A teenage girl who bullied vicar's daughter Rosiemeiri Boxall into jumping to her death from a window was ordered to be detained for eight years today.
Hatice Can, 15, was led away in tears as she was told her sentence must be a deterrent to others.
Can, of Belvedere, Kent, and Kemi Ajose, 19, of Charlton, south-east London, were found guilty of the manslaughter of Miss Boxall, 19, at the Old Bailey last month.
Ajose, who had a history of mental health problems, was ordered to be detained without limit of time at a psychiatric hospital.
Judge Peter Thornton told them: "This was cruel, abject bullying. It was ugly, vicious and repeated.
"As was once said: 'Bullies are always cowards at heart and may be credited with a pretty sure instinct in scenting their prey'.
"Rosi was the quiet one, which no doubt is why you picked on her."
Judge Thornton said Can had been the leader and Ajose had joined in.
He told Can that her eight-year youth custody order would have been higher had she been older.
Ajose had continued to bully vulnerable women in custody at Holloway Prison.
"You tried to get several of them to hang themselves with their bedding," the judge said.
Neither of the girls had shown "a flicker of remorse".
He added: "At the age of 19, having been given a wonderful chance in life through her adoptive parents, and despite struggling in her teenage years, she had her whole life in front of her.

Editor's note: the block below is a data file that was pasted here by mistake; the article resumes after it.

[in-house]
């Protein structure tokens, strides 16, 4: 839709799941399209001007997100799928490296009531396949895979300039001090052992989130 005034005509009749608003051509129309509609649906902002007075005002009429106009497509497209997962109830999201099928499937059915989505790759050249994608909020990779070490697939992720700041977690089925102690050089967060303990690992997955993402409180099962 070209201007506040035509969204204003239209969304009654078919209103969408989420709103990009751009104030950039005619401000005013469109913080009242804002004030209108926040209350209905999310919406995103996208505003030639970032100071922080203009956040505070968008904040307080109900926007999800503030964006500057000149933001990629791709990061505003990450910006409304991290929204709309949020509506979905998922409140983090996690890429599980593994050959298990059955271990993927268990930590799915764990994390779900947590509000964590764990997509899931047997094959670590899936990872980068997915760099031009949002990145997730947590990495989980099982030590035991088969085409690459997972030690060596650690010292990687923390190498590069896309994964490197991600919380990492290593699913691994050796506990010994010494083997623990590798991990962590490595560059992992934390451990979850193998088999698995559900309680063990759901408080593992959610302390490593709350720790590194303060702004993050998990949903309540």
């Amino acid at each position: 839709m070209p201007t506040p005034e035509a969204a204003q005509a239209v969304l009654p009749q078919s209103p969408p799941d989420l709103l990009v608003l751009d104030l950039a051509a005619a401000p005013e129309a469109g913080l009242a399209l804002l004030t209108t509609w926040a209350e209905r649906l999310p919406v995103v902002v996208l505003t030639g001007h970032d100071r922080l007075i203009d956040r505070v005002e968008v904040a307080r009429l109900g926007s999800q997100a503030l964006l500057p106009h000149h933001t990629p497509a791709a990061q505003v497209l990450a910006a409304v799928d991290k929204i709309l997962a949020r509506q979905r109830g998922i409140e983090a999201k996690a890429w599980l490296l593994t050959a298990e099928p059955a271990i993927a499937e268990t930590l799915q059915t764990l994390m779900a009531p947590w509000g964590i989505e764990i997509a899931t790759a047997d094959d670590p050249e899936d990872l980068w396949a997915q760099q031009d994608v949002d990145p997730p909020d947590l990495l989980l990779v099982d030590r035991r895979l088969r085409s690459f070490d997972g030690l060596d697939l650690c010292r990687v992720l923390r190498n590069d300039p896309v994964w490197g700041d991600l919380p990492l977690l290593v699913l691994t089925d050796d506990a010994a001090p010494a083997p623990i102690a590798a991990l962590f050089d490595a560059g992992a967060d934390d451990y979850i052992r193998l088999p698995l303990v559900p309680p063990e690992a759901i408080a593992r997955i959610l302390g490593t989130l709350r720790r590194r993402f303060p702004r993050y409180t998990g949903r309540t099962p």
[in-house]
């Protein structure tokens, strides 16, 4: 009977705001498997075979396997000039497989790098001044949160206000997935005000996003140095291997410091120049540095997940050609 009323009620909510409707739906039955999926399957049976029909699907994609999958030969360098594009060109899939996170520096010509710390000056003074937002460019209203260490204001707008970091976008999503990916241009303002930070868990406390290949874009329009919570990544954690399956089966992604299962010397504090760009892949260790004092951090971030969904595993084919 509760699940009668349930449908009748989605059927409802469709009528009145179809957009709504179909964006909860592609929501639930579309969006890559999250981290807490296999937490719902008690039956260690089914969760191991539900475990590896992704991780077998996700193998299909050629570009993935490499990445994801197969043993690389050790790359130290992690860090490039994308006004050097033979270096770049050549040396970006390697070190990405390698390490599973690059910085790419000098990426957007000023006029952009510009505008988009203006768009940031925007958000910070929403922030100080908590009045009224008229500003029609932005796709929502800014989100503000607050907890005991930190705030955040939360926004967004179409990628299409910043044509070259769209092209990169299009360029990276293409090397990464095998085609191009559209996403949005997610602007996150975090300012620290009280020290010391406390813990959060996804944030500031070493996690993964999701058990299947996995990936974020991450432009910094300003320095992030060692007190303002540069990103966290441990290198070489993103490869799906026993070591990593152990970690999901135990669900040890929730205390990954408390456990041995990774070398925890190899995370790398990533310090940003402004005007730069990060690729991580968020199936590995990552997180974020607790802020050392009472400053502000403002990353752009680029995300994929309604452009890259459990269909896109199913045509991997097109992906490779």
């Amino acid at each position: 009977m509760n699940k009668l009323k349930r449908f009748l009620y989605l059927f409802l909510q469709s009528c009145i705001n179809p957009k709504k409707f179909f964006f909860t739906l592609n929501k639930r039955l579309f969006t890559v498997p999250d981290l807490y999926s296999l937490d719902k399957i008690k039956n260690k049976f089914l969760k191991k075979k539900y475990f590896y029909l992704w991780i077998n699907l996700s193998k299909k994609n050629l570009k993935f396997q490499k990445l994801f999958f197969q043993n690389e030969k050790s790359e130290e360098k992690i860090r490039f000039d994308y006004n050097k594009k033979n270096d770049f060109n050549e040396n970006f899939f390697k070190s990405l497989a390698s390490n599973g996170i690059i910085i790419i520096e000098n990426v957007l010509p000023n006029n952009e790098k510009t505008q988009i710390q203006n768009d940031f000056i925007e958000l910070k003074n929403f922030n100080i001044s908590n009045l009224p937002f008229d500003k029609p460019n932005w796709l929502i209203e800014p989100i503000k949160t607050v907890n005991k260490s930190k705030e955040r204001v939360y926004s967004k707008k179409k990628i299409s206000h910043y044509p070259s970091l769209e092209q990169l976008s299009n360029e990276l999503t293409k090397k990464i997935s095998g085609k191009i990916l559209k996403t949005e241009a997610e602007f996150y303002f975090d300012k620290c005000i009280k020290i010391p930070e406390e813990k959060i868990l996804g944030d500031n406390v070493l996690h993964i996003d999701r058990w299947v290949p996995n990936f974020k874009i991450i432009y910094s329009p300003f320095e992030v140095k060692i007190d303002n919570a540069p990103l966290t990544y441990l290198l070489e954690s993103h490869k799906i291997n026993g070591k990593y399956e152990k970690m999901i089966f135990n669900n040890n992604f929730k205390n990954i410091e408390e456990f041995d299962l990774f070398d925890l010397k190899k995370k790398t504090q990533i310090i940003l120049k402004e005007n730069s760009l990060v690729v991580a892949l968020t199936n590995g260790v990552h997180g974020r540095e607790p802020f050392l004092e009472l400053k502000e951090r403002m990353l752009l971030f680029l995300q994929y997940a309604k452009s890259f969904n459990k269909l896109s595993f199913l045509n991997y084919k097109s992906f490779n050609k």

"The two of you have taken all that away. Rosi's family and friends now mourn the loss of a loved one."
Can and Ajose had blamed each other for the death of Miss Boxall in May last year, when she threw herself from a third-floor window in Blackheath, south east London.
Can was only 13 at the time and had been staying at Ajose's flat with Miss Boxall who had left her family home in nearby Thamesmead.
The prosecution at the Old Bailey said Miss Boxall plunged from the window to escape after being beaten up following a spat about a boy.
Part of the attack on Miss Boxall by Ajose was filmed on a mobile phone by a neighbour and played to the jury.
Can had shouted insults and was said to have callously cried out: "Serves you right, bitch" as Miss Boxall lay dying on the ground.
Can and Ajose claimed the other had said "Yes" when Miss Boxall asked: "Do you want me to jump?"
The Rev Simon Boxall, who runs an Anglican community church, said outside court that he and his wife Rachel would pray for the bullies.
He said: "We want them to know that we forgive them."
Mr Boxall had said: "We continue to pray for those who are responsible for Rosi's death.
"We want them to know we forgive them. That does not mean that what they did 'doesn't matter'. Of course it does."
He said it was important to hold the trial for the teenagers to face up to the consequences of what they had done.
But he added: "Forgiveness means that we refuse to be shackled by bitterness and our prayer is that forgiveness will allow the girls to be released from the burden of what they have done."
Miss Boxall was born in Brazil and abandoned in an orphanage by her alcoholic mother.
Mr Boxall and his wife had gone to Brazil as missionaries. She returned with them and their four sons to the UK in 2005.
Mr Boxall runs an Anglican community church in Thamesmead, south east London.
But Miss Boxall, whose first language was Portuguese, found it difficult to settle in school.
She started staying out late and left home when she reached 18.
She was staying with her friend Ajose but Can joined them and started the bullying campaign.